Data: Pruning Profits


If a tree falls in a forest, it may or may not make a sound. But this much is certain: If it falls in a forest managed by the federal government, it will generate significantly less revenue than if it falls in one managed by a state government. Between the Forest Service and the Bureau of Land Management, the feds oversee about 20 percent of the nation's land mass, including massive timber resources they sell to private interests. Between 1994 and 1996, however, Forest Service- and BLM-administered land annually lost about $290 million on such ventures. The agencies also rang up annual deficits of $66 million on grazing fees and $355 million on recreational activities.

A new study from PERC, a market-oriented environmental think tank based in Montana, finds that such losses run counter to the experience of state land management agencies. Researcher Holly Lippke Fretwell compared the federal agencies' performance to that of 10 Western state "trusts" that operate similar public lands and sell similar rights to help fund public education. In the period between 1994 and 1996, the states earned an average $5.56 for every dollar spent managing public lands.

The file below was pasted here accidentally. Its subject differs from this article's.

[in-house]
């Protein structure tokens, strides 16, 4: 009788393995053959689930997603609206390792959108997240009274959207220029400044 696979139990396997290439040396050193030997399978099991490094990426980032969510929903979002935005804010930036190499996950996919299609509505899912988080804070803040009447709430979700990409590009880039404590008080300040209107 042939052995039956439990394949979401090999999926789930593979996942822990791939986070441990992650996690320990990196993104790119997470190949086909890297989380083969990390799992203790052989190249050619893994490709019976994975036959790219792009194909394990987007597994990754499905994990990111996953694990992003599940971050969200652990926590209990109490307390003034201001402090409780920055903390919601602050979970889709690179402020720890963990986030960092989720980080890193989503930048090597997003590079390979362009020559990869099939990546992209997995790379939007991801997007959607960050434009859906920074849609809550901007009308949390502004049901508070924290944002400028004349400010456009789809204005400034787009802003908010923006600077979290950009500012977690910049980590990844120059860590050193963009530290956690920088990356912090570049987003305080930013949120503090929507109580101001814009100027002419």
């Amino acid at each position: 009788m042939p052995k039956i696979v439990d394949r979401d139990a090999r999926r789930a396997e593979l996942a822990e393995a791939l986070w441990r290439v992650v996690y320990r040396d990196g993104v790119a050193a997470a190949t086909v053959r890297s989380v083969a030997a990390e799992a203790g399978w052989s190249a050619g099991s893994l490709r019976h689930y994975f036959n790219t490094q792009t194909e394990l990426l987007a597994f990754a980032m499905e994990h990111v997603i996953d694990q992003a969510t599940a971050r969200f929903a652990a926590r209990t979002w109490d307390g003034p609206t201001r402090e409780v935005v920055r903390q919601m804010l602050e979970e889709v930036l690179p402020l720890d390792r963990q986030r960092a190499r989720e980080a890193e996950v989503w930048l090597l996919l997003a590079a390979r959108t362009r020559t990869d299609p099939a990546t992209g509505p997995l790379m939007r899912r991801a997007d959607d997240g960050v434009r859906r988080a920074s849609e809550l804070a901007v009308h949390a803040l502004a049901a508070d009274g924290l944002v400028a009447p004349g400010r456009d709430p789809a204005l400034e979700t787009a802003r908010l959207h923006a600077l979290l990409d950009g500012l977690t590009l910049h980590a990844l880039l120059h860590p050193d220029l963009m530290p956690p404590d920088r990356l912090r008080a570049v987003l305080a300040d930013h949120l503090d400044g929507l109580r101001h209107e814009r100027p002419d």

Fretwell says the trusts are more efficient because they must pay operating expenses out of their own revenue and because they have specific beneficiaries who, "similar to stockholders…have a claim on 'profits.'" The federal agencies, in contrast, rely on Congress for annual budgets and turn over all revenue to the general treasury. There is virtually "no connection between money spent and money earned," Fretwell notes. The predictable result: red ink.